As we search for a solution to the inequality between men and women in accessing finance, the answer could be simple: Financial institutions should acknowledge that women are a high-value investment. Also, banks should tailor services to female entrepreneurs that will trigger a ripple effect across the economy.

 

At the Women Economic Assembly (WECONA), we want to
work with more financial institutions to share our expertise, reach and
practical guidance so that we can start to level the playing field of financial
access. We need to attract more women investors and
advisors into venture capital and business angel networks and form women-led
networks to invest in women-owned enterprises.

We need to expunge laws requiring women to
have a male relative or husband co-sign for financial assistance or a business
loan.

Gender lens investing

Our
country needs Gender Lens
Investing (GLI), an impact investment strategy which deliberately integrates
gender analysis into investment strategy and decision-making. GLI has generated increased global attention
in recent years and can involve the combination of investing in women-owned or
led businesses or investing in organisations that offer products or services
that improves the lives of women in a sustainable manner.

There is no doubt that one way to alleviate
poverty is to empower women economically, especially through entrepreneurial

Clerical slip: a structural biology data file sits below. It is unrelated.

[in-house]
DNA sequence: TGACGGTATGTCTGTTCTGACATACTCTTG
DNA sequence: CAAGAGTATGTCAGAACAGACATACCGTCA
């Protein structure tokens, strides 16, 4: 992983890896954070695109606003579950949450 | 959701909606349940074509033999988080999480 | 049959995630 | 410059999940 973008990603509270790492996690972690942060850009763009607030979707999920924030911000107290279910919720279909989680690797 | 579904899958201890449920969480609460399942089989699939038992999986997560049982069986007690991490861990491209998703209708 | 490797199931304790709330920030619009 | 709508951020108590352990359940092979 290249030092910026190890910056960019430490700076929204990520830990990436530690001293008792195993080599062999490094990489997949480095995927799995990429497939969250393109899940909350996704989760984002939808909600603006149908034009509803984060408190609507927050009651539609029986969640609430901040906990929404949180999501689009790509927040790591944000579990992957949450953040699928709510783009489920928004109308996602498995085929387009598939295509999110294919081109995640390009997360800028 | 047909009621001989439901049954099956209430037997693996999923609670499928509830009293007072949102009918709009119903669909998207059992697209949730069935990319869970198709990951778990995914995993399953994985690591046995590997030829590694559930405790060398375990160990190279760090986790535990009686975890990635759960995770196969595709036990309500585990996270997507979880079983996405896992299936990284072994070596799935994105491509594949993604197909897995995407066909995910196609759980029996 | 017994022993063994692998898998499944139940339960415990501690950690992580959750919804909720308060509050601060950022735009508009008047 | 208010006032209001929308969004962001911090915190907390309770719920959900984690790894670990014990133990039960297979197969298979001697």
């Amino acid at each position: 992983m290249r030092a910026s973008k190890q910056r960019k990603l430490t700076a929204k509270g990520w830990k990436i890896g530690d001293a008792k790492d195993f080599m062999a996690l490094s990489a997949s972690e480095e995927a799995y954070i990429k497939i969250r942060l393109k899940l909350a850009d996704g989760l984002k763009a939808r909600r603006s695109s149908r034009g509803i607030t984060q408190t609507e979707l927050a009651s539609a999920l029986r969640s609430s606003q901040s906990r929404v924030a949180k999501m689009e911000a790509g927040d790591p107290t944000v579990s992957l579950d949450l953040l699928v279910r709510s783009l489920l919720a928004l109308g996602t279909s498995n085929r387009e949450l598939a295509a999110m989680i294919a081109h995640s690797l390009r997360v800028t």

projects and financing that encourage women to engage themselves in
entrepreneurial income generating activities.

Women should never have trouble accessing bank
loans and other financing. After all, a
large number are long-term bank customers whose financial needs have been
ignored and their business growth stunted by a lack of access to financial
services and products.

Women entrepreneurship is vital to job creation and economic development and
given the appropriate support, WOBs can drive South Africa’s economic recovery
and growth. 

Let us remember that while women seek to
contribute to the political agenda, their contribution to economic recovery and
growth is equally important for lasting change.

Therefore, investing in women-owned business
is good business! Women must not only be seen but regarded as equal partners in
sustainable economic development.

Tryphosa Ramano is chairperson of the Women Economic Assembly Finance Committee and a board member of the International Women’s Forum of South Africa. Views are her own.